- Unusual situation: If the jack is hit and bounces back to within 3m of the circle it is dead.

9. Two Boules Are Equidistant From The Jack (29)

- If both teams have boules in hand the last team plays again because they didn’t actually win that point.

- If only one team has boules in hand it plays them all.

- If no team has boules it’s a dead end. The team who won the previous end plays again from a new end.

- If boules beyond those initially holding the point are equidistant from the jack neither gain a point.

At the End of each End

10. When Does An End Finish (PFA timed rule 2)

An end finishes when all boules and the jack have stopped moving. The next end starts the moment the previous end finished, there is no time gap. 2 examples will help

- The last boule has been thrown and all boules have stopped moving. That end is over therefore the next end has started. A moment later the bell goes. So you finish this new end and play one more end (+ a tie-breaker if a draw)

- The last boule has been thrown but hits another boule which is still moving when the bell goes. So that end hasn’t finished. Finish that end and play one more end (+ a tie-breaker if a draw)

11. Who Measures And Awards The Points

Contrary to many peoples’ belief, measuring is not done by the losing team but by the team who LAST PLAYED that end (26). One point is scored for every one of the winner’s boules that are closer to the jack than their opponent’s nearest boule. The other team must stand well clear and not intervene while measuring is taking place. However, at least one player should be watching to make sure no boule or jack was moved. This team may then check the measuring, getting an umpire if necessary.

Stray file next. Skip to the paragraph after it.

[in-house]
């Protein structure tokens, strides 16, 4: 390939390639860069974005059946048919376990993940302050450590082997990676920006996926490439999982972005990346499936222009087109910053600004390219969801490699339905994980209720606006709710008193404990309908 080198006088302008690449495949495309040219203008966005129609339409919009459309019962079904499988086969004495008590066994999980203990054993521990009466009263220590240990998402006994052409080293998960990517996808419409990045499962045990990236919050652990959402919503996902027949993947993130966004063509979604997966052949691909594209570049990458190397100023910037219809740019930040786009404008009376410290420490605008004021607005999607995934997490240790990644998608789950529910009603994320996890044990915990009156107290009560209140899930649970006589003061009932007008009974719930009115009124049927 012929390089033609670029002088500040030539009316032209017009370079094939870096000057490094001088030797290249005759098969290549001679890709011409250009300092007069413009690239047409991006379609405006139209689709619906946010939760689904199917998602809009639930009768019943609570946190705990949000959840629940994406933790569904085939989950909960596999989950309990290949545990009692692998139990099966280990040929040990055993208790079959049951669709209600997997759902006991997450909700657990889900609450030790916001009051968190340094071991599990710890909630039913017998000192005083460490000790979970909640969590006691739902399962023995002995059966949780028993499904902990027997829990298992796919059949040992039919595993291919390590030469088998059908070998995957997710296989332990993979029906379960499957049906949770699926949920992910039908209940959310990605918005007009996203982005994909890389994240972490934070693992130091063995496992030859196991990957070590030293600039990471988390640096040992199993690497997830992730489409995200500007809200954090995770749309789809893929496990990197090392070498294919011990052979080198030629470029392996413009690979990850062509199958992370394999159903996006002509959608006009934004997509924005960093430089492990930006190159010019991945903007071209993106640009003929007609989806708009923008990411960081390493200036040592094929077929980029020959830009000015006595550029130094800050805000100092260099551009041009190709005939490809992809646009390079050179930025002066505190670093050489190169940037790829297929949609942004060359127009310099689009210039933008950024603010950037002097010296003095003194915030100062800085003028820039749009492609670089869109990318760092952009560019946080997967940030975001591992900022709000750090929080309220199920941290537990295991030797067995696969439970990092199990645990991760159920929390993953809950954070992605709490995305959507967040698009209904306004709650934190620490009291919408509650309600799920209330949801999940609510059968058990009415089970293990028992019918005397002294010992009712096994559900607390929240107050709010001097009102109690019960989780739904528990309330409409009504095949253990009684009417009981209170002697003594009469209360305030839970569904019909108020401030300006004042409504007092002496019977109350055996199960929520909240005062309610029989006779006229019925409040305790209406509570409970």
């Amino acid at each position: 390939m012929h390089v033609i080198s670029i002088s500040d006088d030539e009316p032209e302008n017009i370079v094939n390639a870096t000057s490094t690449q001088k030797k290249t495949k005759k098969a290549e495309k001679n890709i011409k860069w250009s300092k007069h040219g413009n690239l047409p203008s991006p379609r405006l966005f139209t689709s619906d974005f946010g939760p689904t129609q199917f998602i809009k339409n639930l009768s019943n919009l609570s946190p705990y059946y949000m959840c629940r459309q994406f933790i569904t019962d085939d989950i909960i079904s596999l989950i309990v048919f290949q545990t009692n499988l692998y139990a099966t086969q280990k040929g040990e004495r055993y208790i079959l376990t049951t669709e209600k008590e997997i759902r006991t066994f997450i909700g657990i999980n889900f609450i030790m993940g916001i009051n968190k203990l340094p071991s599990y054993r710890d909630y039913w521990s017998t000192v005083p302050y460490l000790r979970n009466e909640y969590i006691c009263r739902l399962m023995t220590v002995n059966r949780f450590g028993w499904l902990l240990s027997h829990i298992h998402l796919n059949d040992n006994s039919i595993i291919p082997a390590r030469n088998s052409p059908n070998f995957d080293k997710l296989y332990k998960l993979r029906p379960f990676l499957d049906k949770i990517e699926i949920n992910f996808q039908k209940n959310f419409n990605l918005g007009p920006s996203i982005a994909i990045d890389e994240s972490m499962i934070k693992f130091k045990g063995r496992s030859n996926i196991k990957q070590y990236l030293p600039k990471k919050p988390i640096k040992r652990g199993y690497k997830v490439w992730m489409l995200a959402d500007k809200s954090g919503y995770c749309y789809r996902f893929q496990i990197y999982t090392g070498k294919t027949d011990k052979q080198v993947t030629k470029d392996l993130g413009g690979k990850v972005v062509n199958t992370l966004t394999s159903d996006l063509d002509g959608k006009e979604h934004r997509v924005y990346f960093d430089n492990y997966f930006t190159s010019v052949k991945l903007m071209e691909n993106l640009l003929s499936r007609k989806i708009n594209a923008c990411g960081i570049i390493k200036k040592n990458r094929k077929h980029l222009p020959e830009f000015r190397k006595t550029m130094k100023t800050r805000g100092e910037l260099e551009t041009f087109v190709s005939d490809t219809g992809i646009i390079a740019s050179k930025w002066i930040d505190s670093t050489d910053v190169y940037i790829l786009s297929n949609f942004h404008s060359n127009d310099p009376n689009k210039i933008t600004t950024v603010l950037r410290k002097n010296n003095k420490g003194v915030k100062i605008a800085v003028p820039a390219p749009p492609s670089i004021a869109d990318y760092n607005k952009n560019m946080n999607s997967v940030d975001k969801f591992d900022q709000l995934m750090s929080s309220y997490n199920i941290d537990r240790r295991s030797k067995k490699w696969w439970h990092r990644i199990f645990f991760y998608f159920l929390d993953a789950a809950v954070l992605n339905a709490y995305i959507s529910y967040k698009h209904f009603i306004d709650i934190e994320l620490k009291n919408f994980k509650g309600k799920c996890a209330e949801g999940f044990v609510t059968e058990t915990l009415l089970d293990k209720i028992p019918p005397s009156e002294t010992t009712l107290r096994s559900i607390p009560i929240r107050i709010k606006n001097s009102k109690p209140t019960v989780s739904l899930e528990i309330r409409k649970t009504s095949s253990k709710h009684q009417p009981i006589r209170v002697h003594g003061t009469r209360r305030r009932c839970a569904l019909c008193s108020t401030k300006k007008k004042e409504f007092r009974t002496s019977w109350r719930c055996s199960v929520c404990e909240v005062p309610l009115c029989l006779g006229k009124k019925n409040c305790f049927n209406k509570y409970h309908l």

See below about misbehaviour!

12. Late Arrival

If you arrive after the start of the game, defined as the cosh has been thrown, validly or not, you cannot play until the next end starts (33).

13. Playing In Sandals

Open-toed shoes are not allowed. Shoes must cover toes and heels for safety reasons (39).

14. Smoking, Drinking and Mobiles

Effectively, smoking, drinking alcohol and using mobiles during a game are against the rules (39 and local rules).

15. Standing In The Circle

As mentioned above it is against the rules to stand with your foot touching the circle or to lift a foot fully off the ground before your boule has landed (6).

16. Standing In The Wrong Place

When your opponents are playing you must stand off the piste, at one or other end, and not move or distract (17). Specifically, you must not talk when a player is in the circle.

17. Playing With Someone Else’s Boule

Some boules look very similar. If you accidentally play with someone else’s boule the throw is valid but the boule should be replaced with your boule at the first opportunity, possibly after measuring has been done. The rules don’t say but it may be polite to offer your opponents to do it so they can take care to not disadvantage themselves (23).

18. Picking Up The Circle Before All Boules Played

The circle is replaced but only the opponents can play their remaining boules (6).

19. Picking Up Your Boule Before The End Is Scored

The boules you picked up are dead. If your partners still have boules in hand they are not allowed to play them (27).